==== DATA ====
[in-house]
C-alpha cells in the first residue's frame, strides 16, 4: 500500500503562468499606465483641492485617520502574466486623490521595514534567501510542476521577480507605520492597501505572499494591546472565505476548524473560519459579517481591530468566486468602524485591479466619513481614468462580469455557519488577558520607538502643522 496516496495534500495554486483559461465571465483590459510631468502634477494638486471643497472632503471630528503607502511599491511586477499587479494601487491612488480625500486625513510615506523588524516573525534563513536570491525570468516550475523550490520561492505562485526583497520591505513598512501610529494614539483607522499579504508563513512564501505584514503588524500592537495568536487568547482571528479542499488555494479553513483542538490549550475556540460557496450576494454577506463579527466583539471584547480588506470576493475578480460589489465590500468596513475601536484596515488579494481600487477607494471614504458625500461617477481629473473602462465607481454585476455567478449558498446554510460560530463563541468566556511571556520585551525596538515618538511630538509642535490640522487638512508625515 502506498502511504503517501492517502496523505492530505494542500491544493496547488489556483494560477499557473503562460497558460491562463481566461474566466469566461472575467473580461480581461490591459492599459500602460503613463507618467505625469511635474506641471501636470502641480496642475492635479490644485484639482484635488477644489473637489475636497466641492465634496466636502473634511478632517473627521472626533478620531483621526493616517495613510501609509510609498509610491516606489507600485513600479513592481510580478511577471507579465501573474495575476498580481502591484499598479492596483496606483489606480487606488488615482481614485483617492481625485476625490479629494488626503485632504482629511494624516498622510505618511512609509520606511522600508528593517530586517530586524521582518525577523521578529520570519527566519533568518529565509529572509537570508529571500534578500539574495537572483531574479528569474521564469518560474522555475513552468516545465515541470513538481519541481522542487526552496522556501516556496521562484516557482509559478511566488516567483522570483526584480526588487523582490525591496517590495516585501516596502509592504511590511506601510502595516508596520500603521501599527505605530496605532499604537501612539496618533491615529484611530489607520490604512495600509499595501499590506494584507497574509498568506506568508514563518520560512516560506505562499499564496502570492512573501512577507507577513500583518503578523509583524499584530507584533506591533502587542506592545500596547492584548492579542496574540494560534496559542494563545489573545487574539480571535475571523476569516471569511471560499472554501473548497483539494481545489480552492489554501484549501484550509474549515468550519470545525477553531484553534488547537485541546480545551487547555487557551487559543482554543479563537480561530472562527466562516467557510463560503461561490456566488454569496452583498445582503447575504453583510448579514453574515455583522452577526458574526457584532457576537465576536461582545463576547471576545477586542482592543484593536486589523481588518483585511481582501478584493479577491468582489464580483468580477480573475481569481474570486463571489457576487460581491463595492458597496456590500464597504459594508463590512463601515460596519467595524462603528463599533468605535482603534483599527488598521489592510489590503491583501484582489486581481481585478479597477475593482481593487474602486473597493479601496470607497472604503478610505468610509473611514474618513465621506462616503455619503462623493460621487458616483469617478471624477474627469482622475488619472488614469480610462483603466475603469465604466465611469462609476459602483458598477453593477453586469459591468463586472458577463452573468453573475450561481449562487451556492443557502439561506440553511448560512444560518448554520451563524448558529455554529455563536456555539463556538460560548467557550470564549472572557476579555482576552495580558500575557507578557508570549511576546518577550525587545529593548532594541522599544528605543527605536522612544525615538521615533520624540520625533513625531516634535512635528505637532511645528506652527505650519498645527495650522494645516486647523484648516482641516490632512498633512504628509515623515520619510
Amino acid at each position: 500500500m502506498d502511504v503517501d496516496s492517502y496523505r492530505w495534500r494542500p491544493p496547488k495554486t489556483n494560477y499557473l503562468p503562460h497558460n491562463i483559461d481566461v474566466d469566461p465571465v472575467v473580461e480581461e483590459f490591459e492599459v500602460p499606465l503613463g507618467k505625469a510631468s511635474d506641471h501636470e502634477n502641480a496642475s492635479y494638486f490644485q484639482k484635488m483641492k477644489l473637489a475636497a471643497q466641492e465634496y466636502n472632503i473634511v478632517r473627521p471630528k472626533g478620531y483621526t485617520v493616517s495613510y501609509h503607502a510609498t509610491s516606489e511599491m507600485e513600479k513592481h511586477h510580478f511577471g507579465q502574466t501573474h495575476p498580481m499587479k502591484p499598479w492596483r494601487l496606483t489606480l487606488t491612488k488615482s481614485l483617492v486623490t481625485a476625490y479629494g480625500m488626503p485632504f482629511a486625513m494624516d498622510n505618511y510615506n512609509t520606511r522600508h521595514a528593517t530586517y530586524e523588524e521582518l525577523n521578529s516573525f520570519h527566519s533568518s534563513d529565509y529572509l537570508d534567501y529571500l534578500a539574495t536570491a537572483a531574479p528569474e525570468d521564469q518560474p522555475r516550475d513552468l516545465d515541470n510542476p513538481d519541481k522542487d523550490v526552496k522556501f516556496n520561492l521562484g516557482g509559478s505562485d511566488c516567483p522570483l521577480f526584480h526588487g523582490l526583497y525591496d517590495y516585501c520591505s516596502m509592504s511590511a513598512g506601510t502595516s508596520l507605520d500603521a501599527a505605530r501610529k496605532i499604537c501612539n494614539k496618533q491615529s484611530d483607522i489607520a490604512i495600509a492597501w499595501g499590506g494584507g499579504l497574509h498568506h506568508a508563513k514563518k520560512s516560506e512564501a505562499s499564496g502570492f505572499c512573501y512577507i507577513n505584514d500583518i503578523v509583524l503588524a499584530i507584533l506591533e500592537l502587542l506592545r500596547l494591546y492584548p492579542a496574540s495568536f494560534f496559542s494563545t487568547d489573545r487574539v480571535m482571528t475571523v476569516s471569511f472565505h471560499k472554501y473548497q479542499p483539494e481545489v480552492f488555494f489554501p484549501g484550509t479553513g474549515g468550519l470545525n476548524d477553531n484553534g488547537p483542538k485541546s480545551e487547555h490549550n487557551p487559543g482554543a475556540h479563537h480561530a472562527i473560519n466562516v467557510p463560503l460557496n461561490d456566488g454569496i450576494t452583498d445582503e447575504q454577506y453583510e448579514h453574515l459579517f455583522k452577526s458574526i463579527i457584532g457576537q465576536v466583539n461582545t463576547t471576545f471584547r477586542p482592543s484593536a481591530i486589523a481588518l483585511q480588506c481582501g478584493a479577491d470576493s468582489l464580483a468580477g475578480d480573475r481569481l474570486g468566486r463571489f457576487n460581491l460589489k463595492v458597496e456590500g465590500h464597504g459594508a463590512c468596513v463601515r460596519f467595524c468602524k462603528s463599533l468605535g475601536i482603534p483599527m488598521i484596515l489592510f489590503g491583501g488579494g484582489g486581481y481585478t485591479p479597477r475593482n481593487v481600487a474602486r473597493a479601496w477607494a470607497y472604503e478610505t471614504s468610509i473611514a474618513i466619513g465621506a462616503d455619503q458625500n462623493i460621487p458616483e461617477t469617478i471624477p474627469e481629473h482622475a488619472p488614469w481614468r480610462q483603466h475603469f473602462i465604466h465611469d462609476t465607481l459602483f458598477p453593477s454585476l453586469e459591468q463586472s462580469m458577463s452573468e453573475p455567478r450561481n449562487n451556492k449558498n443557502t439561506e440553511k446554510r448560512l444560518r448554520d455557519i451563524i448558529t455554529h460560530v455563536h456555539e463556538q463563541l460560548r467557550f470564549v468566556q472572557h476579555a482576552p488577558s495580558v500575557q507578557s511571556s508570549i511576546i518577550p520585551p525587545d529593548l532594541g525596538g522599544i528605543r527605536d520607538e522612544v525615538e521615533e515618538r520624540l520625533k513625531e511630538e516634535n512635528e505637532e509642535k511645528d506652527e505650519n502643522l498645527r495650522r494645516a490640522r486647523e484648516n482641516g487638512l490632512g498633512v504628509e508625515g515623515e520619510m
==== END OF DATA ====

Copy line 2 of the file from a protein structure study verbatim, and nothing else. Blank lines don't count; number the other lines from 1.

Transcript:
C-alpha cells in the first residue's frame, strides 16, 4: 500500500503562468499606465483641492485617520502574466486623490521595514534567501510542476521577480507605520492597501505572499494591546472565505476548524473560519459579517481591530468566486468602524485591479466619513481614468462580469455557519488577558520607538502643522 496516496495534500495554486483559461465571465483590459510631468502634477494638486471643497472632503471630528503607502511599491511586477499587479494601487491612488480625500486625513510615506523588524516573525534563513536570491525570468516550475523550490520561492505562485526583497520591505513598512501610529494614539483607522499579504508563513512564501505584514503588524500592537495568536487568547482571528479542499488555494479553513483542538490549550475556540460557496450576494454577506463579527466583539471584547480588506470576493475578480460589489465590500468596513475601536484596515488579494481600487477607494471614504458625500461617477481629473473602462465607481454585476455567478449558498446554510460560530463563541468566556511571556520585551525596538515618538511630538509642535490640522487638512508625515 502506498502511504503517501492517502496523505492530505494542500491544493496547488489556483494560477499557473503562460497558460491562463481566461474566466469566461472575467473580461480581461490591459492599459500602460503613463507618467505625469511635474506641471501636470502641480496642475492635479490644485484639482484635488477644489473637489475636497466641492465634496466636502473634511478632517473627521472626533478620531483621526493616517495613510501609509510609498509610491516606489507600485513600479513592481510580478511577471507579465501573474495575476498580481502591484499598479492596483496606483489606480487606488488615482481614485483617492481625485476625490479629494488626503485632504482629511494624516498622510505618511512609509520606511522600508528593517530586517530586524521582518525577523521578529520570519527566519533568518529565509529572509537570508529571500534578500539574495537572483531574479528569474521564469518560474522555475513552468516545465515541470513538481519541481522542487526552496522556501516556496521562484516557482509559478511566488516567483522570483526584480526588487523582490525591496517590495516585501516596502509592504511590511506601510502595516508596520500603521501599527505605530496605532499604537501612539496618533491615529484611530489607520490604512495600509499595501499590506494584507497574509498568506506568508514563518520560512516560506505562499499564496502570492512573501512577507507577513500583518503578523509583524499584530507584533506591533502587542506592545500596547492584548492579542496574540494560534496559542494563545489573545487574539480571535475571523476569516471569511471560499472554501473548497483539494481545489480552492489554501484549501484550509474549515468550519470545525477553531484553534488547537485541546480545551487547555487557551487559543482554543479563537480561530472562527466562516467557510463560503461561490456566488454569496452583498445582503447575504453583510448579514453574515455583522452577526458574526457584532457576537465576536461582545463576547471576545477586542482592543484593536486589523481588518483585511481582501478584493479577491468582489464580483468580477480573475481569481474570486463571489457576487460581491463595492458597496456590500464597504459594508463590512463601515460596519467595524462603528463599533468605535482603534483599527488598521489592510489590503491583501484582489486581481481585478479597477475593482481593487474602486473597493479601496470607497472604503478610505468610509473611514474618513465621506462616503455619503462623493460621487458616483469617478471624477474627469482622475488619472488614469480610462483603466475603469465604466465611469462609476459602483458598477453593477453586469459591468463586472458577463452573468453573475450561481449562487451556492443557502439561506440553511448560512444560518448554520451563524448558529455554529455563536456555539463556538460560548467557550470564549472572557476579555482576552495580558500575557507578557508570549511576546518577550525587545529593548532594541522599544528605543527605536522612544525615538521615533520624540520625533513625531516634535512635528505637532511645528506652527505650519498645527495650522494645516486647523484648516482641516490632512498633512504628509515623515520619510